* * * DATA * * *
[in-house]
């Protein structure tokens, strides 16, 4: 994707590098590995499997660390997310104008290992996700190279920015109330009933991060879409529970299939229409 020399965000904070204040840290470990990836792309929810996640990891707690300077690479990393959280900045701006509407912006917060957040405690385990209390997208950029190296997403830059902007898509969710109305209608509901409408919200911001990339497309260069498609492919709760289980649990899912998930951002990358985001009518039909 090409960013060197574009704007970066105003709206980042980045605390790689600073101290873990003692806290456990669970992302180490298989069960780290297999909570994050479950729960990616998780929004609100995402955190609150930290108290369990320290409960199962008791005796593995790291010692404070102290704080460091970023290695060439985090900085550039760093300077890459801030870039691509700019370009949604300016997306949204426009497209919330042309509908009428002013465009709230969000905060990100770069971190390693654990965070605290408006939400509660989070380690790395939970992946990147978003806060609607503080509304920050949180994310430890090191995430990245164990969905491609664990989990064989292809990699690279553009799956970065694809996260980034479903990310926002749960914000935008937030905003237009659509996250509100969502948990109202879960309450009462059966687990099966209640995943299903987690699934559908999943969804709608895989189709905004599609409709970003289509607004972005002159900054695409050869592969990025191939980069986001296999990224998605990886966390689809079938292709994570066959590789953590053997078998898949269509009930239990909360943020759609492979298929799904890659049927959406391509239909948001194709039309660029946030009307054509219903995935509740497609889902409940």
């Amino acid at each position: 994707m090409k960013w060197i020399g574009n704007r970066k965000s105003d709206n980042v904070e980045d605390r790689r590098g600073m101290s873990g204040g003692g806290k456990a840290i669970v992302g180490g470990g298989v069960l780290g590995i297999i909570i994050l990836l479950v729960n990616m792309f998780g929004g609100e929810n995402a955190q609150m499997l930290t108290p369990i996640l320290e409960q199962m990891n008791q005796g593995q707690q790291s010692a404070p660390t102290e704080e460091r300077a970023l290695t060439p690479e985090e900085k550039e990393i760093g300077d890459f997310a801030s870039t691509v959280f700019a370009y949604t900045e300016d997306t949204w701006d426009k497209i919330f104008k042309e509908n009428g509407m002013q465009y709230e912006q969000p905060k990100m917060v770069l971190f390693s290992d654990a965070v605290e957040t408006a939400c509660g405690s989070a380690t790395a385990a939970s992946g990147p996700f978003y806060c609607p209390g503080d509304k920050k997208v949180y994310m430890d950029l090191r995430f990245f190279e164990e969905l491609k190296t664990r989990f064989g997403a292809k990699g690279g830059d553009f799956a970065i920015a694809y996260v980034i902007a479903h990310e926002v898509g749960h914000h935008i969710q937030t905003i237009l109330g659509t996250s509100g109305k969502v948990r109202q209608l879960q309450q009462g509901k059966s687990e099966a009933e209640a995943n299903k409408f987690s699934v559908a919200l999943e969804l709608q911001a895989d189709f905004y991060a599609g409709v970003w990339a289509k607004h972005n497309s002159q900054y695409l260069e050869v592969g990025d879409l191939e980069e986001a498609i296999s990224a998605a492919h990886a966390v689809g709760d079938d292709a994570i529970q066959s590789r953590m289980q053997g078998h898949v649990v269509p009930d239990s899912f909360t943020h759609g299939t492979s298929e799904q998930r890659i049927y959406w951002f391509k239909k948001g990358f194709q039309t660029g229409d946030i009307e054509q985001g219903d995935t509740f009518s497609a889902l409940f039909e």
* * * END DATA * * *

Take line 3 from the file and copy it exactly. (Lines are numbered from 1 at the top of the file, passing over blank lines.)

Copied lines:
């Amino acid at each position: 994707m090409k960013w060197i020399g574009n704007r970066k965000s105003d709206n980042v904070e980045d605390r790689r590098g600073m101290s873990g204040g003692g806290k456990a840290i669970v992302g180490g470990g298989v069960l780290g590995i297999i909570i994050l990836l479950v729960n990616m792309f998780g929004g609100e929810n995402a955190q609150m499997l930290t108290p369990i996640l320290e409960q199962m990891n008791q005796g593995q707690q790291s010692a404070p660390t102290e704080e460091r300077a970023l290695t060439p690479e985090e900085k550039e990393i760093g300077d890459f997310a801030s870039t691509v959280f700019a370009y949604t900045e300016d997306t949204w701006d426009k497209i919330f104008k042309e509908n009428g509407m002013q465009y709230e912006q969000p905060k990100m917060v770069l971190f390693s290992d654990a965070v605290e957040t408006a939400c509660g405690s989070a380690t790395a385990a939970s992946g990147p996700f978003y806060c609607p209390g503080d509304k920050k997208v949180y994310m430890d950029l090191r995430f990245f190279e164990e969905l491609k190296t664990r989990f064989g997403a292809k990699g690279g830059d553009f799956a970065i920015a694809y996260v980034i902007a479903h990310e926002v898509g749960h914000h935008i969710q937030t905003i237009l109330g659509t996250s509100g109305k969502v948990r109202q209608l879960q309450q009462g509901k059966s687990e099966a009933e209640a995943n299903k409408f987690s699934v559908a919200l999943e969804l709608q911001a895989d189709f905004y991060a599609g409709v970003w990339a289509k607004h972005n497309s002159q900054y695409l260069e050869v592969g990025d879409l191939e980069e986001a498609i296999s990224a998605a492919h990886a966390v689809g709760d079938d292709a994570i529970q066959s590789r953590m289980q053997g078998h898949v649990v269509p009930d239990s899912f909360t943020h759609g299939t492979s298929e799904q998930r890659i049927y959406w951002f391509k239909k948001g990358f194709q039309t660029g229409d946030i009307e054509q985001g219903d995935t509740f009518s497609a889902l409940f039909e």